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TitleVacuum energy in (2+1)-dimensional quantum field theory on curved spaces
AuthorWallis, Lucas Samuel
ContributorsWiseman, Toby; Science and Technology Facilities Council (Great Britain)

Relativistic quantum degrees of freedom in their vacuum state endow geometric backgrounds with an energy, as demonstrated by the Casimir Effect. We explore the vacuum energy (or free energy at finite temperature) of (2+1)-dimensional ultrastatic relativistic quantum field theories as a functional of their spatial geometry. These theories have physical realisations as, for example, the low-energy effective description of the electronic structure of graphene: four free massless Dirac fermions. We define a UV-finite unambiguous measure of free energy for these setups: the free energy difference. We compute it for the free scalar with curvature coupling and free Dirac fermion using heat kernel methods, deriving analytic expressions for perturbative and long-wavelength deformations of maximally-symmetric two-spaces (namely the plane and the round sphere) and, using a novel numerical approach, highly-accurate estimates in the case of large (axisymmetric) deformations to the sphere. We find that for these theories, as with holographic conformal field theories (CFTs) dual to vacuum Einstein gravity with a negative cosmological constant, it is universally negative for non-trivial deformations of maximally-symmetric two-spaces and can be made arbitrarily negative as the geometry becomes singular. In fact, we find that the differenced heat kernel has a definite sign — a much stronger result. We also observe a qualitative similarity between the (appropriately normalised) vacuum energies of a conformal scalar, massless Dirac fermion and holographic CFT on deformations of the two-sphere, and a remarkably close quantitive agreement between the latter two — very dissimilar in nature — theories. Finally, we show vacuum energy negativity for all perturbative deformations to Poincaré-invariant, power-counting-renormalisable theories on the plane. Our results indicate that relativistic quantum degrees of freedom universally disfavour smooth geometries and we note this effect has the potential to be measured experimentally.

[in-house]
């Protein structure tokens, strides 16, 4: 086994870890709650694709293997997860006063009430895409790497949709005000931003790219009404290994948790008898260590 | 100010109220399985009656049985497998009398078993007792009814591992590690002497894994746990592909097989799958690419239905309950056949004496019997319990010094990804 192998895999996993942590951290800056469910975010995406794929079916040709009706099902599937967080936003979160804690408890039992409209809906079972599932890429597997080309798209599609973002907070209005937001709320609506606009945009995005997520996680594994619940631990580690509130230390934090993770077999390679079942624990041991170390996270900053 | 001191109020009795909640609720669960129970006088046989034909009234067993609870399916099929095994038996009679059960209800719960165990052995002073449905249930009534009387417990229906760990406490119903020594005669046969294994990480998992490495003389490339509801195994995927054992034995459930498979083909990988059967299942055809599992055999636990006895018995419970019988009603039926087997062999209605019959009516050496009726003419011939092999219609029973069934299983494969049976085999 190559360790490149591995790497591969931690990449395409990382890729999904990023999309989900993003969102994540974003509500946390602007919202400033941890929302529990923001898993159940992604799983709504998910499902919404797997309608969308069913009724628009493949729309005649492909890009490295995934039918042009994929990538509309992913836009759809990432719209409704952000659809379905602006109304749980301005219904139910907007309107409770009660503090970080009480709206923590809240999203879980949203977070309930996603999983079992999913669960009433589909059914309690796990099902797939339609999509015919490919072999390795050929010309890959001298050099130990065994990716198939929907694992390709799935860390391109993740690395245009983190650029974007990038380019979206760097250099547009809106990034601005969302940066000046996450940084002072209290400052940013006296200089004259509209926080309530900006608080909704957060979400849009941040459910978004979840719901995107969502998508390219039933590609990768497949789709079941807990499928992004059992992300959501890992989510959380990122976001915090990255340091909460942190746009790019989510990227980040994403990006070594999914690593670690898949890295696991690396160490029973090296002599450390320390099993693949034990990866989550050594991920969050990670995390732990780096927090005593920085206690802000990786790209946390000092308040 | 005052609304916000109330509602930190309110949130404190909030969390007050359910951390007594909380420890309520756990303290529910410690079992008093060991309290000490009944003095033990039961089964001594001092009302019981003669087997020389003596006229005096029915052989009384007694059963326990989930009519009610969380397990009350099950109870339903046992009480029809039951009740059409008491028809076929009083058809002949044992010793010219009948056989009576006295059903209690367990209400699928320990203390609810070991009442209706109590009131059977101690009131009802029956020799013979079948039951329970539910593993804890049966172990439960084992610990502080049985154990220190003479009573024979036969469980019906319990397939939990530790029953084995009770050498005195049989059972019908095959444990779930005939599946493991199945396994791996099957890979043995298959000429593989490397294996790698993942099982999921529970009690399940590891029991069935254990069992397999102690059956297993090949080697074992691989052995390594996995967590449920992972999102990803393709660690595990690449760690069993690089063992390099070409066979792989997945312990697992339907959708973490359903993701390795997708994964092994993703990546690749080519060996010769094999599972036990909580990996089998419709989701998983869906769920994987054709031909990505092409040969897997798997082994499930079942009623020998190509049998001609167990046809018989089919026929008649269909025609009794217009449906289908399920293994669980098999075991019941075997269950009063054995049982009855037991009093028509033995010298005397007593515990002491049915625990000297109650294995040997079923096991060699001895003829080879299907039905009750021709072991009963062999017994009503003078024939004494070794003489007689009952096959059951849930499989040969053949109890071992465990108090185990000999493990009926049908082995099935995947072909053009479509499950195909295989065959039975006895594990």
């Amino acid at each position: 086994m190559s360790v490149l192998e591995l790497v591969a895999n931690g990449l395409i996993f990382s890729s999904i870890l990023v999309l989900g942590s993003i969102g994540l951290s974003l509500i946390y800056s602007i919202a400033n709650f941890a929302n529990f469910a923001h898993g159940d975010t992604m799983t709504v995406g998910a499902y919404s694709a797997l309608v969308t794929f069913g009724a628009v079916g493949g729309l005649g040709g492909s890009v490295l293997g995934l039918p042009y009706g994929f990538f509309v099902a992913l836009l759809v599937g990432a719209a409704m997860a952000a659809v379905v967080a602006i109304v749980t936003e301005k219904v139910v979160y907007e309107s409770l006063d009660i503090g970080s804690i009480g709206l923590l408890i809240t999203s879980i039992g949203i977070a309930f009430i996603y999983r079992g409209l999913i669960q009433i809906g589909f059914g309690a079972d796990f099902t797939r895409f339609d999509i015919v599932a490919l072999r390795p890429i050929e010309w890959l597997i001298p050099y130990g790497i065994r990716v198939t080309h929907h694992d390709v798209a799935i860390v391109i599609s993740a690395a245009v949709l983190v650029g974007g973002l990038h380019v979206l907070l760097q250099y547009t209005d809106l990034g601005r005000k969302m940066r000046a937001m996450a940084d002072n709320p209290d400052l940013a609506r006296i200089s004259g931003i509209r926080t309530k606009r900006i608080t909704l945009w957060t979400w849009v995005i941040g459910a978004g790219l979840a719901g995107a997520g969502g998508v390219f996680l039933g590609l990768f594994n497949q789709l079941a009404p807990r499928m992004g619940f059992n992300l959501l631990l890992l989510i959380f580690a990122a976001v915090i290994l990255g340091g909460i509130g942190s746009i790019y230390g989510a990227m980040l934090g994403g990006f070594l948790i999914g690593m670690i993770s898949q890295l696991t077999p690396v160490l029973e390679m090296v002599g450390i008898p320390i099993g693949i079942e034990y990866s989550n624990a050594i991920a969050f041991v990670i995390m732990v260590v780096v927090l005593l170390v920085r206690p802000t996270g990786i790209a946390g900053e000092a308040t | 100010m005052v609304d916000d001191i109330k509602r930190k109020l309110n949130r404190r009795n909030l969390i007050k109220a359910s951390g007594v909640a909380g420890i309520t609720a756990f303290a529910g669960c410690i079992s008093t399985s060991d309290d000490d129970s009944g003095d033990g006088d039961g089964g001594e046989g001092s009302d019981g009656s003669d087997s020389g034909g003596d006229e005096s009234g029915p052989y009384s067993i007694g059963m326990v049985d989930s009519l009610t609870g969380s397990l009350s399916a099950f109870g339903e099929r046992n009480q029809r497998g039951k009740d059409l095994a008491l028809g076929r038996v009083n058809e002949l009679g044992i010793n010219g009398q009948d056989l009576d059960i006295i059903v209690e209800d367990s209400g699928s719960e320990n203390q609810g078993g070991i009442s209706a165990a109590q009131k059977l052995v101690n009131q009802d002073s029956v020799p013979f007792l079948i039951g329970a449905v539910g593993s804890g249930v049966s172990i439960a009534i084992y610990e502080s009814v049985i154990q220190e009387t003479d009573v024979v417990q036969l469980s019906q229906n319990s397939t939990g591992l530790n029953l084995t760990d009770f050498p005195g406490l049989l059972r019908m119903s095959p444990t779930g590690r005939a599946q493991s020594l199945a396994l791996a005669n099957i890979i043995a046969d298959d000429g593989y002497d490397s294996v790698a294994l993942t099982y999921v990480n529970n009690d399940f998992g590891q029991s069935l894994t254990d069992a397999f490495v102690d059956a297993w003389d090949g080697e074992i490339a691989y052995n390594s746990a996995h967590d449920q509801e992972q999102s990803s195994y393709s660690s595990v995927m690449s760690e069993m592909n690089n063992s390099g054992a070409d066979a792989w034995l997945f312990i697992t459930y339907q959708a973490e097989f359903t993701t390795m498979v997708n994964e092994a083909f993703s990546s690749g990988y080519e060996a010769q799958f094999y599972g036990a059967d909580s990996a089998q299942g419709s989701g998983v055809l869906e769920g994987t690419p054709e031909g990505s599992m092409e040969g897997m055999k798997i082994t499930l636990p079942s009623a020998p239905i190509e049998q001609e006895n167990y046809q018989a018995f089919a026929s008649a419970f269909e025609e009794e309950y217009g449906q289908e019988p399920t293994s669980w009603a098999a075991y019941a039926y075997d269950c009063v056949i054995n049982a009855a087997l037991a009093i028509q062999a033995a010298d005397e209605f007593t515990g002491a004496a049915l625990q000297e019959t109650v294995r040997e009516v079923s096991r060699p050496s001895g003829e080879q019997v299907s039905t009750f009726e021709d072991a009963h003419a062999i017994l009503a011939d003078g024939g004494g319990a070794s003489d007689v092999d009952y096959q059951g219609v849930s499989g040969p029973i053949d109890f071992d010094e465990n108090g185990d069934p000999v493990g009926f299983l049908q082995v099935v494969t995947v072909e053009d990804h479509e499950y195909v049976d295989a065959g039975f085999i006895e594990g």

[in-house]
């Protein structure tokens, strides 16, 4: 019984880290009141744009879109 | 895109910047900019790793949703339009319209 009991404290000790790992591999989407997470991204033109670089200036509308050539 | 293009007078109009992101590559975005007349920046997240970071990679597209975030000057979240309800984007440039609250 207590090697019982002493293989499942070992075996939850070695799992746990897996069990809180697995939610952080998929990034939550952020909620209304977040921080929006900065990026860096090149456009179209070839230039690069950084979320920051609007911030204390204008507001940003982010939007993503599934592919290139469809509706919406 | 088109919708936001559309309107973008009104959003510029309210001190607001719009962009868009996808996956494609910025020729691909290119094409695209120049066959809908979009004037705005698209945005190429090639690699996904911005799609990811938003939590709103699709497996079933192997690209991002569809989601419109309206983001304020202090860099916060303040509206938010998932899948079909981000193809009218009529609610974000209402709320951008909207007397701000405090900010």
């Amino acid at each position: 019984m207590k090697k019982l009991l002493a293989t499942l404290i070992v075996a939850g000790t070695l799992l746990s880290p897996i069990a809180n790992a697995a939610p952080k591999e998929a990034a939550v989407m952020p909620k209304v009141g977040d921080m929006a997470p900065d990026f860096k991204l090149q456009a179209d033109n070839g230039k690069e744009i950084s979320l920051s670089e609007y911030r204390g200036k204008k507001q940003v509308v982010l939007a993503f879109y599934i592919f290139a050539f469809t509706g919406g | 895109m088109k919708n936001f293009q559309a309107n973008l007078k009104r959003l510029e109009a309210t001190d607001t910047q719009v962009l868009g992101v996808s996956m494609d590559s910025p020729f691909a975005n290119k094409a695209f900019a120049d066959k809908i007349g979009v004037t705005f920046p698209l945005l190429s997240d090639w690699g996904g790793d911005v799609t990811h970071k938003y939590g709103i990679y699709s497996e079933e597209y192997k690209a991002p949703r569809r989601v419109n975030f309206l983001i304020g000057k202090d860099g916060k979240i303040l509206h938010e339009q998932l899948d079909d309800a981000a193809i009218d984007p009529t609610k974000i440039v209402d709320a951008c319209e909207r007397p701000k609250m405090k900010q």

Open Access

TypeThesis or dissertation; Doctoral; Doctor of Philosophy (PhD)
RightsCreative Commons Attribution NonCommercial Licence
PublisherPhysics, Imperial College London